NYT’s Heffernan contrasts WebMD, MayoClinic.com

About Andrew Van Dam

Andrew Van Dam of The Wall Street Journal previously worked at the AHCJ offices while earning his master’s degree at the Missouri School of Journalism.

New York Times Magazine columnist Virginia Heffernan has posted a take on the quality of online health information, framed as a side-by-side review of WebMD and MayoClinic.com. Her characterization of for-profit WebMD as a “hypochondria time suck” has garnered the most attention so far, but it seems almost tame compared to her attacks on the site’s ties to big pharma and her exhortation that users actively block that particular address from their web browsers.

As an example, after praising the Mayo Clinic’s restrained approach to patients looking to self-diagnose a headache (it waits until page eight to suggest OTC painkillers), Heffernan flips to WebMD and describes the site’s approach:

… if you plug “headache” and “WebMD” into Google, the Web opens to the glamorous, photo-dominated “Migraines and Headaches Health Center,” a sound-and-light show that seems itself like a headache trigger. There’s the requisite picture of a tastefully made-up young woman holding her head in exquisite agony. The headache “news,” flush right on the page, comes with more artful photos of lovely people in pain and includes scare headlines like “Headaches: When Is It an Emergency?” The first page contains no hard facts — you have to click and thereby drive up the site’s lucrative click-throughs — but instead quickly transforms visitors from Web users with headaches to hard-core migraineurs and drug consumers.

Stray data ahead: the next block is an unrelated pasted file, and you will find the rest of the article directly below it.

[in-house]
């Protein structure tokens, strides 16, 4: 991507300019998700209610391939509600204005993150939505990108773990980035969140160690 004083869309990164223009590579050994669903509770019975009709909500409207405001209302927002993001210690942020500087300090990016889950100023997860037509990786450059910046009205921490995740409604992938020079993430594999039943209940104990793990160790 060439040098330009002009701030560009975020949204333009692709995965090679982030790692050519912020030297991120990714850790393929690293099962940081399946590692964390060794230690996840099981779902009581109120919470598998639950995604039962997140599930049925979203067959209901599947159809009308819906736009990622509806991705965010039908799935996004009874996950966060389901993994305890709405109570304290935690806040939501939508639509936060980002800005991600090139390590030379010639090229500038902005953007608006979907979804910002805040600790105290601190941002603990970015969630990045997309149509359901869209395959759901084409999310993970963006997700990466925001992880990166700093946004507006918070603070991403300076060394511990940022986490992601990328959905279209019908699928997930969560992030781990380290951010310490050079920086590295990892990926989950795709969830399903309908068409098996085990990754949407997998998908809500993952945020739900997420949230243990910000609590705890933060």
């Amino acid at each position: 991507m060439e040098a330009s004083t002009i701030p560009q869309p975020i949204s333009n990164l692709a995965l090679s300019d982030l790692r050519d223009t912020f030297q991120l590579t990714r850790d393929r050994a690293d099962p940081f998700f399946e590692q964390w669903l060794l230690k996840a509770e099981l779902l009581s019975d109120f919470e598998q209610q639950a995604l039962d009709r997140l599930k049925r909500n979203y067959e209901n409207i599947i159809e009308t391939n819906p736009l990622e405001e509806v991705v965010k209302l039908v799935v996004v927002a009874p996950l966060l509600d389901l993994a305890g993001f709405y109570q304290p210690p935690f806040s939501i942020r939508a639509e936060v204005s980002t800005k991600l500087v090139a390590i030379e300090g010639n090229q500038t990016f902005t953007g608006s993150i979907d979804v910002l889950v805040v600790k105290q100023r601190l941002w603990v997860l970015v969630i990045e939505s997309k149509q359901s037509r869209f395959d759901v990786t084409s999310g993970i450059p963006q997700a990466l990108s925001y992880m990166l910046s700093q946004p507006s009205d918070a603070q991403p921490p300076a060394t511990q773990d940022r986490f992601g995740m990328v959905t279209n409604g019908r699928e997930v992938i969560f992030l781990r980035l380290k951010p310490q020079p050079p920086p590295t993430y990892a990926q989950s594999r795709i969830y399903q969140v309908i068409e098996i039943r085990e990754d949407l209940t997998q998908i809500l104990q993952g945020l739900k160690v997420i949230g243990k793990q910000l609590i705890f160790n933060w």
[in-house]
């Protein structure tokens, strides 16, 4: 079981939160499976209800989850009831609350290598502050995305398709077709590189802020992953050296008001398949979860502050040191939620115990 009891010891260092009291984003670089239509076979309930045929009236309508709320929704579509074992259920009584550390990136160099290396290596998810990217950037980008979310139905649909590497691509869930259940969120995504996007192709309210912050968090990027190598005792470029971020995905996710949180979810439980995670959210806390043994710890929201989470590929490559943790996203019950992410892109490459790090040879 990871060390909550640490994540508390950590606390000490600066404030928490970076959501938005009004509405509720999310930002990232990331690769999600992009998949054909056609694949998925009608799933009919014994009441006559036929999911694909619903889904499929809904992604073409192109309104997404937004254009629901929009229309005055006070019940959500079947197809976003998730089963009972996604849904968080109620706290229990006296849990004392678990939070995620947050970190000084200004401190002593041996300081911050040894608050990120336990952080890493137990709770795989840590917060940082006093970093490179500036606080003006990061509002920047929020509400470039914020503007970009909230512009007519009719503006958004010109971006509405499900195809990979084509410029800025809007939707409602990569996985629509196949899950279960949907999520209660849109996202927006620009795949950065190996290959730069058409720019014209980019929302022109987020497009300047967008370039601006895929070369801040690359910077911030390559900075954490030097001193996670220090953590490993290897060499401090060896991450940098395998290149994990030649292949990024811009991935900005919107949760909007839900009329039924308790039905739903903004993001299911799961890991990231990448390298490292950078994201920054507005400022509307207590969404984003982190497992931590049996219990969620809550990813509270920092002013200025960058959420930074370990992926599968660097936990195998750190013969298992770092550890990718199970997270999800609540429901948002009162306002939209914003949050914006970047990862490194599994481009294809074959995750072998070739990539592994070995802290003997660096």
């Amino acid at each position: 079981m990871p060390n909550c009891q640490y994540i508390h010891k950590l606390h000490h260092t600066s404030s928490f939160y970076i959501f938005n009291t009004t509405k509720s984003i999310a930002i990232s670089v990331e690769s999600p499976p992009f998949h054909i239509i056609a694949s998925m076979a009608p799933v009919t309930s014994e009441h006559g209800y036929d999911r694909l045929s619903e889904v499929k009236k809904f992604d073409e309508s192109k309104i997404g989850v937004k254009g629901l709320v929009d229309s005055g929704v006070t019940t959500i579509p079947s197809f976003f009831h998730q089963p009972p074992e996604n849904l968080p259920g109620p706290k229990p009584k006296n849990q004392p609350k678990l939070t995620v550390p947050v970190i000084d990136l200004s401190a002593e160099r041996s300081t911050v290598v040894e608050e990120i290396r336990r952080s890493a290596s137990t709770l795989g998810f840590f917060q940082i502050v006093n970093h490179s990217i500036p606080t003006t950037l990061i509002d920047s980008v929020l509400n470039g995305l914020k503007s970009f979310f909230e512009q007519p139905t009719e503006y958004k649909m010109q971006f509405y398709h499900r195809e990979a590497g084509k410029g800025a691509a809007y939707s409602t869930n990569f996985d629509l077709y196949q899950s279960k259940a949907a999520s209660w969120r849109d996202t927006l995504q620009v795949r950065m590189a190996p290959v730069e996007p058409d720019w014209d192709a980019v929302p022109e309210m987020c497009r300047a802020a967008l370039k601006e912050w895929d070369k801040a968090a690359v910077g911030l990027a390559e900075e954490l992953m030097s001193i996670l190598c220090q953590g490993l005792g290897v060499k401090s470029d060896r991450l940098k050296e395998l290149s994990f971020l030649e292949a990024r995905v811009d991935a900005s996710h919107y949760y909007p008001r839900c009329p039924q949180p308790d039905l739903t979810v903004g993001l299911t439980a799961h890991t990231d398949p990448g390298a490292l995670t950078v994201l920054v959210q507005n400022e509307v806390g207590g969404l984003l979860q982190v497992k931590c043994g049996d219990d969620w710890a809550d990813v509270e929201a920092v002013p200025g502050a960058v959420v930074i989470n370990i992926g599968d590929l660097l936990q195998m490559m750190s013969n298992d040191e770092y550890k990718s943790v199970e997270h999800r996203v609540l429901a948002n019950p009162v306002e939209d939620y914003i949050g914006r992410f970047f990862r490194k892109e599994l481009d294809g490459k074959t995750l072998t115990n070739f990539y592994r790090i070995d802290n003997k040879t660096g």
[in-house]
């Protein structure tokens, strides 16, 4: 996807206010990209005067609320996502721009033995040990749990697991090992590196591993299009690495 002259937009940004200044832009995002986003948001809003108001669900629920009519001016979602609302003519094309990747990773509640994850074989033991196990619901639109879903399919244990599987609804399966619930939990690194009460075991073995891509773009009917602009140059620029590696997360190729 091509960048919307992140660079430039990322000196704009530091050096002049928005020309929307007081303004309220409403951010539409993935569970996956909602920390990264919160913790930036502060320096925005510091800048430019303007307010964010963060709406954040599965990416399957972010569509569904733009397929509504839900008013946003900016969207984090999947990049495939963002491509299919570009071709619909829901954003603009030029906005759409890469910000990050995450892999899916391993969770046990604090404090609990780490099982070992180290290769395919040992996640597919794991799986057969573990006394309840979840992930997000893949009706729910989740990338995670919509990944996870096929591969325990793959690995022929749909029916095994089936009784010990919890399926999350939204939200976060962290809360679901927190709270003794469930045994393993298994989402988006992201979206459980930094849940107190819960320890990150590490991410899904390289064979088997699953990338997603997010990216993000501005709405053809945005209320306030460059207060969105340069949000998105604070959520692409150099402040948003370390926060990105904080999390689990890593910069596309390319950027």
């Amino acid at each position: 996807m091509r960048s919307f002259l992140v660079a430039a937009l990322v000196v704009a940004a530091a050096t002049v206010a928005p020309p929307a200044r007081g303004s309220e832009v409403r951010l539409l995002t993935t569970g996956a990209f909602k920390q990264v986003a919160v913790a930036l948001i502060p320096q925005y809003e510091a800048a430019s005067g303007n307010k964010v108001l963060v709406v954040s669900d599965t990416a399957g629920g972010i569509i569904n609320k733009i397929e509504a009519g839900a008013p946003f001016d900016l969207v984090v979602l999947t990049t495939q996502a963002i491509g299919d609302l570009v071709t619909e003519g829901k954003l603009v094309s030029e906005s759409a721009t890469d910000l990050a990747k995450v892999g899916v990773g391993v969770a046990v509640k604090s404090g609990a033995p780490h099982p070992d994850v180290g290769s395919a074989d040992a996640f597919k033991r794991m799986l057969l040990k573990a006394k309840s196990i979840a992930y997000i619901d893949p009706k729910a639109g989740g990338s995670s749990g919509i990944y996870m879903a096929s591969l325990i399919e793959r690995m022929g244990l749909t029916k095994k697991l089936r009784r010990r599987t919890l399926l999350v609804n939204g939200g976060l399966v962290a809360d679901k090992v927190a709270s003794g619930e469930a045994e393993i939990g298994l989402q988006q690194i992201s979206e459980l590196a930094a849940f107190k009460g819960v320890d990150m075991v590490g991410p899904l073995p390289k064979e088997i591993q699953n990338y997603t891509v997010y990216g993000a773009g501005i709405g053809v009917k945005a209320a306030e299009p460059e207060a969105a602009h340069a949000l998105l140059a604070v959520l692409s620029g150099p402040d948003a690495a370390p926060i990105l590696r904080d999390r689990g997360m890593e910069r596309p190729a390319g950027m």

For the record, WebMD pulls in almost three times as many monthly page views as its nonprofit rival.

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4 thoughts on “NYT’s Heffernan contrasts WebMD, MayoClinic.com

  1. Pingback: Web Roundup: Comparing Online Health Info, Questioning a Breast Cancer Treatment, Guilt in Any Gender « Off the Charts

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  3. joan aragone

    I did not read the NYT story.
    However, years ago a friend who worked in research at NIH gave me a tip about reliable web sources for medical information. When searching online, add NIH (National Institutes of Health) to the condition, disease, medicine, etc. being researched. e.g. diabetes and NIH or diabetes symptoms and NIH, or lupus NIH, etc. etc.

    This has worked for me. I start there for basic info and check others, such as Mayo Clinic, if needed. It’s efficient and lets me avoid for-profit sites, advertising and personal rants.

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